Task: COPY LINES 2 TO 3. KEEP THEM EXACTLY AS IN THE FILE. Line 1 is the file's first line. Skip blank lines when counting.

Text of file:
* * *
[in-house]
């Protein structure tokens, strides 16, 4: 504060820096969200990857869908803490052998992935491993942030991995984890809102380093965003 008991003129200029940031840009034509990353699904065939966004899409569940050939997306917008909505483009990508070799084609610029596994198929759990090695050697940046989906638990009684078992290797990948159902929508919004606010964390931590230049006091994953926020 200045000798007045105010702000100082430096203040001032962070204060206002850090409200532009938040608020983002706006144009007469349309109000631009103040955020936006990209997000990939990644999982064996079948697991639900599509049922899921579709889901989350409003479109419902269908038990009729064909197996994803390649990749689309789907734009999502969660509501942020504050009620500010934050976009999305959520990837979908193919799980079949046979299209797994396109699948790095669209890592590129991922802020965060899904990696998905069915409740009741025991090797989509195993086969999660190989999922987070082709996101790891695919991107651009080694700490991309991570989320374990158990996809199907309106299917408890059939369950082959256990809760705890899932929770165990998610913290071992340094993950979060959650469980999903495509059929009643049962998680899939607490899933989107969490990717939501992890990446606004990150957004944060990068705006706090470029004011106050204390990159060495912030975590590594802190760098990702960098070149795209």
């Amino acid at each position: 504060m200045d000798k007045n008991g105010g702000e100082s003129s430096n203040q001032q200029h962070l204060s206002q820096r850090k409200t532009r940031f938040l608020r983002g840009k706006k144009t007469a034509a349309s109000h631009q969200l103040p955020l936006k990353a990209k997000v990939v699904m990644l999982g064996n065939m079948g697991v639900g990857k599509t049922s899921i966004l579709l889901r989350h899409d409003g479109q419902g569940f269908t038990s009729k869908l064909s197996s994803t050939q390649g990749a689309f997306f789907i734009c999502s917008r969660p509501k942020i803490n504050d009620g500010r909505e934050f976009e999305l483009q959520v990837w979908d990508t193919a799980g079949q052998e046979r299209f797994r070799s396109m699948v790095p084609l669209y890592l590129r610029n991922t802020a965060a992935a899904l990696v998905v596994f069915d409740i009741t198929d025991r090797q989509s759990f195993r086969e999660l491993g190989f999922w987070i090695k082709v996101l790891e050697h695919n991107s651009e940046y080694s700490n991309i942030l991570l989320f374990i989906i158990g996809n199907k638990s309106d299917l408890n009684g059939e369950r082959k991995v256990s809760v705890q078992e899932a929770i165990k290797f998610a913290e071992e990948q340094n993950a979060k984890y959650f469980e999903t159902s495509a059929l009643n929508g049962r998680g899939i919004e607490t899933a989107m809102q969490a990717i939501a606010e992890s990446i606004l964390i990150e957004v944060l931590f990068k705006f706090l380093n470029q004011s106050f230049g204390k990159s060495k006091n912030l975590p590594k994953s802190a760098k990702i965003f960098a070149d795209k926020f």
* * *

């Protein structure tokens, strides 16, 4: 504060820096969200990857869908803490052998992935491993942030991995984890809102380093965003 008991003129200029940031840009034509990353699904065939966004899409569940050939997306917008909505483009990508070799084609610029596994198929759990090695050697940046989906638990009684078992290797990948159902929508919004606010964390931590230049006091994953926020 200045000798007045105010702000100082430096203040001032962070204060206002850090409200532009938040608020983002706006144009007469349309109000631009103040955020936006990209997000990939990644999982064996079948697991639900599509049922899921579709889901989350409003479109419902269908038990009729064909197996994803390649990749689309789907734009999502969660509501942020504050009620500010934050976009999305959520990837979908193919799980079949046979299209797994396109699948790095669209890592590129991922802020965060899904990696998905069915409740009741025991090797989509195993086969999660190989999922987070082709996101790891695919991107651009080694700490991309991570989320374990158990996809199907309106299917408890059939369950082959256990809760705890899932929770165990998610913290071992340094993950979060959650469980999903495509059929009643049962998680899939607490899933989107969490990717939501992890990446606004990150957004944060990068705006706090470029004011106050204390990159060495912030975590590594802190760098990702960098070149795209």
């Amino acid at each position: 504060m200045d000798k007045n008991g105010g702000e100082s003129s430096n203040q001032q200029h962070l204060s206002q820096r850090k409200t532009r940031f938040l608020r983002g840009k706006k144009t007469a034509a349309s109000h631009q969200l103040p955020l936006k990353a990209k997000v990939v699904m990644l999982g064996n065939m079948g697991v639900g990857k599509t049922s899921i966004l579709l889901r989350h899409d409003g479109q419902g569940f269908t038990s009729k869908l064909s197996s994803t050939q390649g990749a689309f997306f789907i734009c999502s917008r969660p509501k942020i803490n504050d009620g500010r909505e934050f976009e999305l483009q959520v990837w979908d990508t193919a799980g079949q052998e046979r299209f797994r070799s396109m699948v790095p084609l669209y890592l590129r610029n991922t802020a965060a992935a899904l990696v998905v596994f069915d409740i009741t198929d025991r090797q989509s759990f195993r086969e999660l491993g190989f999922w987070i090695k082709v996101l790891e050697h695919n991107s651009e940046y080694s700490n991309i942030l991570l989320f374990i989906i158990g996809n199907k638990s309106d299917l408890n009684g059939e369950r082959k991995v256990s809760v705890q078992e899932a929770i165990k290797f998610a913290e071992e990948q340094n993950a979060k984890y959650f469980e999903t159902s495509a059929l009643n929508g049962r998680g899939i919004e607490t899933a989107m809102q969490a990717i939501a606010e992890s990446i606004l964390i990150e957004v944060l931590f990068k705006f706090l380093n470029q004011s106050f230049g204390k990159s060495k006091n912030l975590p590594k994953s802190a760098k990702i965003f960098a070149d795209k926020f």